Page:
The new Rolls-Royce Series II Ghost

 

PRICE £221,000
ENGINE CAPACITY 6.6 litre V12 twin-turbo
POWER OUTPUT 563 hp
TOP SPEED (MPH) 155
FUEL ECONOMY (MPG) 20.2
CO2 EMISSIONS (g/km) 327

Most cars that I get to hoof around in – by which I mean test drive in the interests of you, reader – are the sort that I could conceivably think of owning: Citroens, Seats, Skodas and the like.

The Rolls-Royce Ghost is no such car. Its clientele have a net worth of about £15m-plus, and about nine other cars. I don't. "My Other Car Is a Skoda" is the sticker I should have had in the back window. The Ghost, and this account of it, therefore qualify as, and please pardon the expression, "car porn". So off we go.

When I clambered into the Ghost, I was reacquainted with its cornucopia of earthly delights. It's a sort of mild sensory overload that does not happen when you get in the back of a Mercedes S-Class, for example. What Rolls-Royce calls "bespoke" cleverly brings the anticipation of that ever closer, as customers can specify pretty much any kind of treatment for the woodwork and leather in the cabin – and if you want an image of your mansion on the dashboard, it's yours, though maybe not one of your trophy spouse. When the owner eventually meets the finished product manufactured to their precise instructions, it must be an experience of a consummatory quality. I can only imagine.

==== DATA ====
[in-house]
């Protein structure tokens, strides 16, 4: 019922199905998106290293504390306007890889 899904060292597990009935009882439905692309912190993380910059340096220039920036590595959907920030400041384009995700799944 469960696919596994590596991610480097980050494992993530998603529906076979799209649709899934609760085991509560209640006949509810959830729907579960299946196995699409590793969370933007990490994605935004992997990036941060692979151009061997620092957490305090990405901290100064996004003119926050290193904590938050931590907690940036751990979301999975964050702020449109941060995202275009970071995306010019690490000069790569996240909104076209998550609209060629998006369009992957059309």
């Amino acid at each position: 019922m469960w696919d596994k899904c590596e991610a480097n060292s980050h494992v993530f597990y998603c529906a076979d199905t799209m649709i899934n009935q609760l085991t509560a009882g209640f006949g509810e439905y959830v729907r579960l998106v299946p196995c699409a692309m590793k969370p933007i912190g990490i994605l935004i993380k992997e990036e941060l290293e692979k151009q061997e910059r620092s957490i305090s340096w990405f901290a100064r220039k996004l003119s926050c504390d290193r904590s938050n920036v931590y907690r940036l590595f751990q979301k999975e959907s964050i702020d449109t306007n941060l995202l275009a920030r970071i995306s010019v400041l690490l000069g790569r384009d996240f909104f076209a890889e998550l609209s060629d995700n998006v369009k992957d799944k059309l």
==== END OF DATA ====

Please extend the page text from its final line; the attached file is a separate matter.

Rolls-Royce says that the Ghost is more your plutocrat's "owner-driver" car than its (even) bigger brother, the Phantom, especially in short wheelbase form. Well, having driven some of its predecessors, it still has that indefinable "waft" quality, and, unlike them, an agility that belies its bulk. I happened to get a puncture, and the tyre automatically reflated so that the Ghost could still be driven, all in a second and with the minimum of wobble.

What I am less confident about is the big round control between the front seats that runs the satnav, TV, climate control, (superb) entertainment system, cameras all round and so on. It is inlaid with a mother-of-pearl rendering of the "flying lady" motif, but it is much too distracting; I certainly wouldn't want to make my chauffeur use it.

This Series II Ghost is a modest facelift; it has had some of its lines at the front softened, and the suspension tweaked, but it retains its handsome, well-proportioned shape. A gem, then, though a flawed one.

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